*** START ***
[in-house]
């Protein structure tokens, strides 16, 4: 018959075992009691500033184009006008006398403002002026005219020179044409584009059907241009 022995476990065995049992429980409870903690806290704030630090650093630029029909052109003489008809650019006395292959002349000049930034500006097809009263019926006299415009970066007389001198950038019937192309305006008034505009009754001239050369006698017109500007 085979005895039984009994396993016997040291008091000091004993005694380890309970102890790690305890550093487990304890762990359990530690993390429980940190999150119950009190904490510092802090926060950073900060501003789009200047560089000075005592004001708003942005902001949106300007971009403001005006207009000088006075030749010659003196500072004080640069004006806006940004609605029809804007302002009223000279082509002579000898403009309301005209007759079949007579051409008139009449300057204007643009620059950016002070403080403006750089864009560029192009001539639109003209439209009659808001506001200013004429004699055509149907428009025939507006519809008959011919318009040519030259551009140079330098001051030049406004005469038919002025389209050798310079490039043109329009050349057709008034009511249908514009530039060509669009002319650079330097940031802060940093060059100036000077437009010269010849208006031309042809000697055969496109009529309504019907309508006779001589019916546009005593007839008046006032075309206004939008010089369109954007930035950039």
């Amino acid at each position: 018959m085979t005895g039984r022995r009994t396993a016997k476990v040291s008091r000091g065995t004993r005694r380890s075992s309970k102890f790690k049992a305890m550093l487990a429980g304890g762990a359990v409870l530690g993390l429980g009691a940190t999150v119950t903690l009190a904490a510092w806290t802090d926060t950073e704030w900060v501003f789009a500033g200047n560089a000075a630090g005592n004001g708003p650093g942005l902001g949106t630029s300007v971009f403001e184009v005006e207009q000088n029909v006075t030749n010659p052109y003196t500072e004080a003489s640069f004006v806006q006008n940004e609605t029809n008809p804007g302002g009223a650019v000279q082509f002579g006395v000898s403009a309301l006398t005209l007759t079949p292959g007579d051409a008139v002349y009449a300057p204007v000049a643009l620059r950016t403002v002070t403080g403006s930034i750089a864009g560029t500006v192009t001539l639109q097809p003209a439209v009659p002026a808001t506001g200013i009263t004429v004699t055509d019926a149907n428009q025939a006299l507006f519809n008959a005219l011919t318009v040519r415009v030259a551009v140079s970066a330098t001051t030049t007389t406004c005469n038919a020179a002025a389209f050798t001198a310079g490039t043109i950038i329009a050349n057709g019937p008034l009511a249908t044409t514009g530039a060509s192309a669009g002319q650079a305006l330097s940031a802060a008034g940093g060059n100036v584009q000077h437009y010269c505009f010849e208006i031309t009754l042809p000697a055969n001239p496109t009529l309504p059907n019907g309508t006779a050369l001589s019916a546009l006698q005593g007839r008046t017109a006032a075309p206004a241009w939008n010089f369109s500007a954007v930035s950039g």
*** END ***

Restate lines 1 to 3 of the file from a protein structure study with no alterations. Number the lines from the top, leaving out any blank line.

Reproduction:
[in-house]
């Protein structure tokens, strides 16, 4: 018959075992009691500033184009006008006398403002002026005219020179044409584009059907241009 022995476990065995049992429980409870903690806290704030630090650093630029029909052109003489008809650019006395292959002349000049930034500006097809009263019926006299415009970066007389001198950038019937192309305006008034505009009754001239050369006698017109500007 085979005895039984009994396993016997040291008091000091004993005694380890309970102890790690305890550093487990304890762990359990530690993390429980940190999150119950009190904490510092802090926060950073900060501003789009200047560089000075005592004001708003942005902001949106300007971009403001005006207009000088006075030749010659003196500072004080640069004006806006940004609605029809804007302002009223000279082509002579000898403009309301005209007759079949007579051409008139009449300057204007643009620059950016002070403080403006750089864009560029192009001539639109003209439209009659808001506001200013004429004699055509149907428009025939507006519809008959011919318009040519030259551009140079330098001051030049406004005469038919002025389209050798310079490039043109329009050349057709008034009511249908514009530039060509669009002319650079330097940031802060940093060059100036000077437009010269010849208006031309042809000697055969496109009529309504019907309508006779001589019916546009005593007839008046006032075309206004939008010089369109954007930035950039």
């Amino acid at each position: 018959m085979t005895g039984r022995r009994t396993a016997k476990v040291s008091r000091g065995t004993r005694r380890s075992s309970k102890f790690k049992a305890m550093l487990a429980g304890g762990a359990v409870l530690g993390l429980g009691a940190t999150v119950t903690l009190a904490a510092w806290t802090d926060t950073e704030w900060v501003f789009a500033g200047n560089a000075a630090g005592n004001g708003p650093g942005l902001g949106t630029s300007v971009f403001e184009v005006e207009q000088n029909v006075t030749n010659p052109y003196t500072e004080a003489s640069f004006v806006q006008n940004e609605t029809n008809p804007g302002g009223a650019v000279q082509f002579g006395v000898s403009a309301l006398t005209l007759t079949p292959g007579d051409a008139v002349y009449a300057p204007v000049a643009l620059r950016t403002v002070t403080g403006s930034i750089a864009g560029t500006v192009t001539l639109q097809p003209a439209v009659p002026a808001t506001g200013i009263t004429v004699t055509d019926a149907n428009q025939a006299l507006f519809n008959a005219l011919t318009v040519r415009v030259a551009v140079s970066a330098t001051t030049t007389t406004c005469n038919a020179a002025a389209f050798t001198a310079g490039t043109i950038i329009a050349n057709g019937p008034l009511a249908t044409t514009g530039a060509s192309a669009g002319q650079a305006l330097s940031a802060a008034g940093g060059n100036v584009q000077h437009y010269c505009f010849e208006i031309t009754l042809p000697a055969n001239p496109t009529l309504p059907n019907g309508t006779a050369l001589s019916a546009l006698q005593g007839r008046t017109a006032a075309p206004a241009w939008n010089f369109s500007a954007v930035s950039g």